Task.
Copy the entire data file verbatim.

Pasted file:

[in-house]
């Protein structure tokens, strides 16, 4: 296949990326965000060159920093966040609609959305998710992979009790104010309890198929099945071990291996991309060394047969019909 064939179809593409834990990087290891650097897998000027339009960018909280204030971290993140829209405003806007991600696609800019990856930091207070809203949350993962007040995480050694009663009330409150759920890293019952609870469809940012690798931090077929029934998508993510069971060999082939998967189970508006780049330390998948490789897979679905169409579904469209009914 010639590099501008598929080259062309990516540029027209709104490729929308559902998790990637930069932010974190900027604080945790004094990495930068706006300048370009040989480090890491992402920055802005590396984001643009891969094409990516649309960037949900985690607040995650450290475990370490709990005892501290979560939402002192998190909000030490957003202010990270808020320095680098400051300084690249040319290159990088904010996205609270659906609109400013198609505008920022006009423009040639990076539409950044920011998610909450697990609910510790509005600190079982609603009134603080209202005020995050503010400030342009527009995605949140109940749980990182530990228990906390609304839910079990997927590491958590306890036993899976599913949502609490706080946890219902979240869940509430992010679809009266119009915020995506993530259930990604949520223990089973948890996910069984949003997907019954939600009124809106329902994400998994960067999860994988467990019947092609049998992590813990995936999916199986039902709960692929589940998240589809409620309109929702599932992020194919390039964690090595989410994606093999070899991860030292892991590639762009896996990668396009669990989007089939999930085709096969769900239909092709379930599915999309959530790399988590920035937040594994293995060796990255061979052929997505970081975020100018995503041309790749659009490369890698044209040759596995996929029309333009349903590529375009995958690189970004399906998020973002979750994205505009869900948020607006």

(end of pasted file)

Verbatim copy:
[in-house]
């Protein structure tokens, strides 16, 4: 296949990326965000060159920093966040609609959305998710992979009790104010309890198929099945071990291996991309060394047969019909 064939179809593409834990990087290891650097897998000027339009960018909280204030971290993140829209405003806007991600696609800019990856930091207070809203949350993962007040995480050694009663009330409150759920890293019952609870469809940012690798931090077929029934998508993510069971060999082939998967189970508006780049330390998948490789897979679905169409579904469209009914 010639590099501008598929080259062309990516540029027209709104490729929308559902998790990637930069932010974190900027604080945790004094990495930068706006300048370009040989480090890491992402920055802005590396984001643009891969094409990516649309960037949900985690607040995650450290475990370490709990005892501290979560939402002192998190909000030490957003202010990270808020320095680098400051300084690249040319290159990088904010996205609270659906609109400013198609505008920022006009423009040639990076539409950044920011998610909450697990609910510790509005600190079982609603009134603080209202005020995050503010400030342009527009995605949140109940749980990182530990228990906390609304839910079990997927590491958590306890036993899976599913949502609490706080946890219902979240869940509430992010679809009266119009915020995506993530259930990604949520223990089973948890996910069984949003997907019954939600009124809106329902994400998994960067999860994988467990019947092609049998992590813990995936999916199986039902709960692929589940998240589809409620309109929702599932992020194919390039964690090595989410994606093999070899991860030292892991590639762009896996990668396009669990989007089939999930085709096969769900239909092709379930599915999309959530790399988590920035937040594994293995060796990255061979052929997505970081975020100018995503041309790749659009490369890698044209040759596995996929029309333009349903590529375009995958690189970004399906998020973002979750994205505009869900948020607006």